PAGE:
Meg, thanks for all the work you're putting into this thread... it's awesome!!
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Old 01-13-2005, 01:16 PM   #18
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Do you/did you believe that you could reach goal when you started your weight loss?
I believe it, but I also understand that it will take some time. I guess if I did not believe that I could do it I never would have started.

Do you believe that you can keep the weight off for life?
Absolutely. I know that it will be hard work, but all big changes are difficult.

How important do you think it is to believe that permanent weight loss is possible in order to achieve your goals?
I think that it is important because it is the incentive to try. If I thought that all of this work was just to touch base at goal and then end up back where I started I do not know if I could go through all of this.

What does maintenance mean to you?
I guess I think of weight loss as just training for maintinance, and maintinance as the real deal. If I can develop good habits now I will be prepared to maintain them for the rest of my life. And especially in light of the information form the post about metabolism after achieving goal, I know that this weight loss stuff is not the hardest part, the hardest part is maintaining those habits.

Do you/did you ‘break the rules’ of weight loss?
Not really. I am pretty regimented. I suppose when I have transitioned from rules to habits I will start breaking some rules.

Are you presently in one of the four stages of weight loss? How many have you experienced?
I was in honeymoon for the first 25 pounds and now I am starting to move into frustration, which I suppose is a necessary part of the process.

Do you believe that you control your weight?
Absolutely. Calories in/calories out. I know that I was eating crap and eating too much and that is why I gained weight. I know that I am now eating well adn eating less and that is why I am losing weight. There is nothing magical about it and I work hard every day, but I am the one who is driving the bus here and I can make or break my weight loss journey at any time. The decision to eat something really bad may not be entirely conscious, but the decision not to eat it is very deliberate and either way the choice is all mine.
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Old 01-13-2005, 02:24 PM   #19
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Oh Ellis - I SO know what you mean about escaping into food and a good book! I was an avid reader as a kid (still am) and my favorite thing to do was read and mindlessly eat. Total escape. It's a tough connection to break, I know. Reading and eating at night after the kids went to bed was my reward for a hard day and I had to give up the reading for a while and just go to bed early in order to break that connection. Now I can read in bed without eating, but I still get those mindless munchie cravings while I'm reading ... no answers, just letting you know I'm a soul sister.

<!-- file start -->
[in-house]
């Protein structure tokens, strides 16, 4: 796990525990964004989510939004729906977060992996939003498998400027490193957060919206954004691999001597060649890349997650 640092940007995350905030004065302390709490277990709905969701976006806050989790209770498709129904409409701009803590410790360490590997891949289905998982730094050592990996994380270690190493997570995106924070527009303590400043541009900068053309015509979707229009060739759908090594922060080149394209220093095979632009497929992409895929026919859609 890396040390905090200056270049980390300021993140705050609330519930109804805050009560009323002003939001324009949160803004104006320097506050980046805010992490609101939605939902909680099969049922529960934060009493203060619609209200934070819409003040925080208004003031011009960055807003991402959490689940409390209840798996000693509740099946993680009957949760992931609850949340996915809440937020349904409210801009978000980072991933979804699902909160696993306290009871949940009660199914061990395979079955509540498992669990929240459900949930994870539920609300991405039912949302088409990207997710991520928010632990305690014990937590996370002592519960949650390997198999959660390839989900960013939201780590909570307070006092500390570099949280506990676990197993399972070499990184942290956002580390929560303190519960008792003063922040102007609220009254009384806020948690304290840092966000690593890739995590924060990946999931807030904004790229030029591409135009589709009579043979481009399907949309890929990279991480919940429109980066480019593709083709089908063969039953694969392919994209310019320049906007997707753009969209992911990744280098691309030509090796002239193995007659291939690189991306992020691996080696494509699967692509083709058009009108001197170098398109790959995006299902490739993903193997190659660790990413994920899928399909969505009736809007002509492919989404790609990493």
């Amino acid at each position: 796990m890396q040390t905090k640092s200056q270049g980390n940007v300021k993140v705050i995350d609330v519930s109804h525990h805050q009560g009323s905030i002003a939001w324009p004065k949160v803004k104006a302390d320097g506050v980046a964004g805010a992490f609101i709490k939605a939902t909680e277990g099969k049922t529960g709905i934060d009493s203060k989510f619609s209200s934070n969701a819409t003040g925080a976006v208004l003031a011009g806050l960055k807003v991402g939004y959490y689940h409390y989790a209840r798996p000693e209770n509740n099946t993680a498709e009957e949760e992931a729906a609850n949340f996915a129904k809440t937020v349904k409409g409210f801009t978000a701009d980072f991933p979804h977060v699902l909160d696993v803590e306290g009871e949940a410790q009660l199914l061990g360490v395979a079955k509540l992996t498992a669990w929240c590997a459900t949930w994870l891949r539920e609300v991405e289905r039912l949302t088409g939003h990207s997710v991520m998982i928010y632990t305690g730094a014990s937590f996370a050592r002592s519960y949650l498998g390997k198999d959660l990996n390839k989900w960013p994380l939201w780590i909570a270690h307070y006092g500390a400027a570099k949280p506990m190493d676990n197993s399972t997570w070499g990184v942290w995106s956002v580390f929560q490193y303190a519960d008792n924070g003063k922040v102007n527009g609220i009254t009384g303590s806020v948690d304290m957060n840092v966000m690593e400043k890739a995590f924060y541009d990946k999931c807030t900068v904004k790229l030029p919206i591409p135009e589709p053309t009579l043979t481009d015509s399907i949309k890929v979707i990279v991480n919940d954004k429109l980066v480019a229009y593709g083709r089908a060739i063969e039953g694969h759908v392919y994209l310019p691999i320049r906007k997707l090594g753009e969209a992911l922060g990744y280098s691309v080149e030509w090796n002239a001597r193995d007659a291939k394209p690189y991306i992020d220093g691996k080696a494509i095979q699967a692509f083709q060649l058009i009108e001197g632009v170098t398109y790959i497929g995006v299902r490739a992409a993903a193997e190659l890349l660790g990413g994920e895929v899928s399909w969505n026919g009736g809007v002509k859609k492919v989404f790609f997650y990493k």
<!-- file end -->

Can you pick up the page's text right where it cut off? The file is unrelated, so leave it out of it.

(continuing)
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Old 01-13-2005, 04:08 PM   #20
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Quote:
Originally Posted by Meg
... just letting you know I'm a soul sister.
I SO know that, Meg. Thanks, sweetie.
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Old 01-13-2005, 04:20 PM   #21
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I just discovered this thread and I am very excited. I am going to buy the book tonight. 16 months ago I was 205 and then went down to 155. As of today I am back up to 170 and realize I need to do something. I think reading this book and then spending the next 10 weeks with you analyzing each chapter is just what I need to get motivated to get back down to 155.
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Old 01-13-2005, 05:52 PM   #22
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Welcome Mrs. P! It sounds like you found us at the right time. We'd love to have you (and anyone) join our group. Take some time and poke around the rest of the Maintainers Forum - we have lots of good info and threads about maintenance and how to deal with weight rebound.

We're glad you're here!
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Old 01-13-2005, 10:18 PM   #23
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Welcome, Mrs. P!